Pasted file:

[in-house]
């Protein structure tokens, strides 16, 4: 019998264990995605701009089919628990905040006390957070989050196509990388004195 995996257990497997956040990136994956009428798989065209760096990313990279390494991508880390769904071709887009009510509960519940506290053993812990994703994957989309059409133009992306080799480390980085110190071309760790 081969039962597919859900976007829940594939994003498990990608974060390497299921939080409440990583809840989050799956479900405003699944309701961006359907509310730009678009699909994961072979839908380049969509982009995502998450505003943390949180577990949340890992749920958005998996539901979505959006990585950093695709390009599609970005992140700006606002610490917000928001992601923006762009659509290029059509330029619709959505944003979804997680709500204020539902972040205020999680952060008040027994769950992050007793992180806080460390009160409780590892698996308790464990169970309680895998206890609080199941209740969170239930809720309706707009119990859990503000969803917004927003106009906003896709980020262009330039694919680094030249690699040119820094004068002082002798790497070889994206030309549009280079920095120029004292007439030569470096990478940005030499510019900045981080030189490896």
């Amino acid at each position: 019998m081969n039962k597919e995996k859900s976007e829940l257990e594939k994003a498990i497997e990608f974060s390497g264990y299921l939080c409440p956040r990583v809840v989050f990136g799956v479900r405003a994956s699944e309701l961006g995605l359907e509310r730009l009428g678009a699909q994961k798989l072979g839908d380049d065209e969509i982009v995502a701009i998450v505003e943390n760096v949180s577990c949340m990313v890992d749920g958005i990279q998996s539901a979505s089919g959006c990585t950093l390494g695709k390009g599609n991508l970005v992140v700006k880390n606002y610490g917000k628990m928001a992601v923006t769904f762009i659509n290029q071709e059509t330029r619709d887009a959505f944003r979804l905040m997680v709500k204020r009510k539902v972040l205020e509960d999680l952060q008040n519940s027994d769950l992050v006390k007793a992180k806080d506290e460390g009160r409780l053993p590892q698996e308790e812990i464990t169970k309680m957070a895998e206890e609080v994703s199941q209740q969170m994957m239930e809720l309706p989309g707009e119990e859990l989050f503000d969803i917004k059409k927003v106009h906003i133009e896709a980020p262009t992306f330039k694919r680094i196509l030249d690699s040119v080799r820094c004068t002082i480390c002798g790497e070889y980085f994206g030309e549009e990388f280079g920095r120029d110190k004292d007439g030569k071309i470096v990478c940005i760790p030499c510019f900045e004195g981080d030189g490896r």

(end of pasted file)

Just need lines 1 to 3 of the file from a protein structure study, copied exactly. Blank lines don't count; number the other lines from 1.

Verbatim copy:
[in-house]
């Protein structure tokens, strides 16, 4: 019998264990995605701009089919628990905040006390957070989050196509990388004195 995996257990497997956040990136994956009428798989065209760096990313990279390494991508880390769904071709887009009510509960519940506290053993812990994703994957989309059409133009992306080799480390980085110190071309760790 081969039962597919859900976007829940594939994003498990990608974060390497299921939080409440990583809840989050799956479900405003699944309701961006359907509310730009678009699909994961072979839908380049969509982009995502998450505003943390949180577990949340890992749920958005998996539901979505959006990585950093695709390009599609970005992140700006606002610490917000928001992601923006762009659509290029059509330029619709959505944003979804997680709500204020539902972040205020999680952060008040027994769950992050007793992180806080460390009160409780590892698996308790464990169970309680895998206890609080199941209740969170239930809720309706707009119990859990503000969803917004927003106009906003896709980020262009330039694919680094030249690699040119820094004068002082002798790497070889994206030309549009280079920095120029004292007439030569470096990478940005030499510019900045981080030189490896």
């Amino acid at each position: 019998m081969n039962k597919e995996k859900s976007e829940l257990e594939k994003a498990i497997e990608f974060s390497g264990y299921l939080c409440p956040r990583v809840v989050f990136g799956v479900r405003a994956s699944e309701l961006g995605l359907e509310r730009l009428g678009a699909q994961k798989l072979g839908d380049d065209e969509i982009v995502a701009i998450v505003e943390n760096v949180s577990c949340m990313v890992d749920g958005i990279q998996s539901a979505s089919g959006c990585t950093l390494g695709k390009g599609n991508l970005v992140v700006k880390n606002y610490g917000k628990m928001a992601v923006t769904f762009i659509n290029q071709e059509t330029r619709d887009a959505f944003r979804l905040m997680v709500k204020r009510k539902v972040l205020e509960d999680l952060q008040n519940s027994d769950l992050v006390k007793a992180k806080d506290e460390g009160r409780l053993p590892q698996e308790e812990i464990t169970k309680m957070a895998e206890e609080v994703s199941q209740q969170m994957m239930e809720l309706p989309g707009e119990e859990l989050f503000d969803i917004k059409k927003v106009h906003i133009e896709a980020p262009t992306f330039k694919r680094i196509l030249d690699s040119v080799r820094c004068t002082i480390c002798g790497e070889y980085f994206g030309e549009e990388f280079g920095r120029d110190k004292d007439g030569k071309i470096v990478c940005i760790p030499c510019f900045e004195g981080d030189g490896r």